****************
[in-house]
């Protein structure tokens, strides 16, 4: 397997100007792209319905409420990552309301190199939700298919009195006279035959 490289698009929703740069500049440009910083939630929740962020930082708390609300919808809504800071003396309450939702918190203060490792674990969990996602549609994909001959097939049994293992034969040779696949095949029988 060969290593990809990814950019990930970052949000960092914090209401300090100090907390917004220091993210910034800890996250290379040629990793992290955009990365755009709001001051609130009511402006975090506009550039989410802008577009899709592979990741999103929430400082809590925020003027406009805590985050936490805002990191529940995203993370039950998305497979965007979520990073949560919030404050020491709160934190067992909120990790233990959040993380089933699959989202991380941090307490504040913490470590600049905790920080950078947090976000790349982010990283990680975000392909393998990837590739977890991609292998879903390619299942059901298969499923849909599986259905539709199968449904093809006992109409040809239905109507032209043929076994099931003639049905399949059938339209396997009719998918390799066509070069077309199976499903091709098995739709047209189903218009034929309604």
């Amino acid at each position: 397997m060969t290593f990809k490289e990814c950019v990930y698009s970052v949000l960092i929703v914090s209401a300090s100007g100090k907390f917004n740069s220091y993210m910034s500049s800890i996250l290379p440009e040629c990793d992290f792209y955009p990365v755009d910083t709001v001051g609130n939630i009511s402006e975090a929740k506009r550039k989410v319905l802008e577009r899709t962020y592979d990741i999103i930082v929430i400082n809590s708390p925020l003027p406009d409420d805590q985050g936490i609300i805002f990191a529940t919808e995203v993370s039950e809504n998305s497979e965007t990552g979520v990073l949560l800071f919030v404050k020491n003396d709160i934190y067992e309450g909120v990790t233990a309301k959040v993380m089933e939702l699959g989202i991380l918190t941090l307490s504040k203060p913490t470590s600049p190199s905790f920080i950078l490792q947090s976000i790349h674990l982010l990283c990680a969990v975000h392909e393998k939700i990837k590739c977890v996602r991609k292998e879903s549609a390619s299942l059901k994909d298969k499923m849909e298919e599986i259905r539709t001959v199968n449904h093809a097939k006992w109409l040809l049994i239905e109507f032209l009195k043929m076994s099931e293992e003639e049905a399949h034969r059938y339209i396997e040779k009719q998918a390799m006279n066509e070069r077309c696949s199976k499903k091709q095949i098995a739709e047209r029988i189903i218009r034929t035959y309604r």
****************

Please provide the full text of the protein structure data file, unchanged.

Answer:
[in-house]
């Protein structure tokens, strides 16, 4: 397997100007792209319905409420990552309301190199939700298919009195006279035959 490289698009929703740069500049440009910083939630929740962020930082708390609300919808809504800071003396309450939702918190203060490792674990969990996602549609994909001959097939049994293992034969040779696949095949029988 060969290593990809990814950019990930970052949000960092914090209401300090100090907390917004220091993210910034800890996250290379040629990793992290955009990365755009709001001051609130009511402006975090506009550039989410802008577009899709592979990741999103929430400082809590925020003027406009805590985050936490805002990191529940995203993370039950998305497979965007979520990073949560919030404050020491709160934190067992909120990790233990959040993380089933699959989202991380941090307490504040913490470590600049905790920080950078947090976000790349982010990283990680975000392909393998990837590739977890991609292998879903390619299942059901298969499923849909599986259905539709199968449904093809006992109409040809239905109507032209043929076994099931003639049905399949059938339209396997009719998918390799066509070069077309199976499903091709098995739709047209189903218009034929309604």
């Amino acid at each position: 397997m060969t290593f990809k490289e990814c950019v990930y698009s970052v949000l960092i929703v914090s209401a300090s100007g100090k907390f917004n740069s220091y993210m910034s500049s800890i996250l290379p440009e040629c990793d992290f792209y955009p990365v755009d910083t709001v001051g609130n939630i009511s402006e975090a929740k506009r550039k989410v319905l802008e577009r899709t962020y592979d990741i999103i930082v929430i400082n809590s708390p925020l003027p406009d409420d805590q985050g936490i609300i805002f990191a529940t919808e995203v993370s039950e809504n998305s497979e965007t990552g979520v990073l949560l800071f919030v404050k020491n003396d709160i934190y067992e309450g909120v990790t233990a309301k959040v993380m089933e939702l699959g989202i991380l918190t941090l307490s504040k203060p913490t470590s600049p190199s905790f920080i950078l490792q947090s976000i790349h674990l982010l990283c990680a969990v975000h392909e393998k939700i990837k590739c977890v996602r991609k292998e879903s549609a390619s299942l059901k994909d298969k499923m849909e298919e599986i259905r539709t001959v199968n449904h093809a097939k006992w109409l040809l049994i239905e109507f032209l009195k043929m076994s099931e293992e003639e049905a399949h034969r059938y339209i396997e040779k009719q998918a390799m006279n066509e070069r077309c696949s199976k499903k091709q095949i098995a739709e047209r029988i189903i218009r034929t035959y309604r």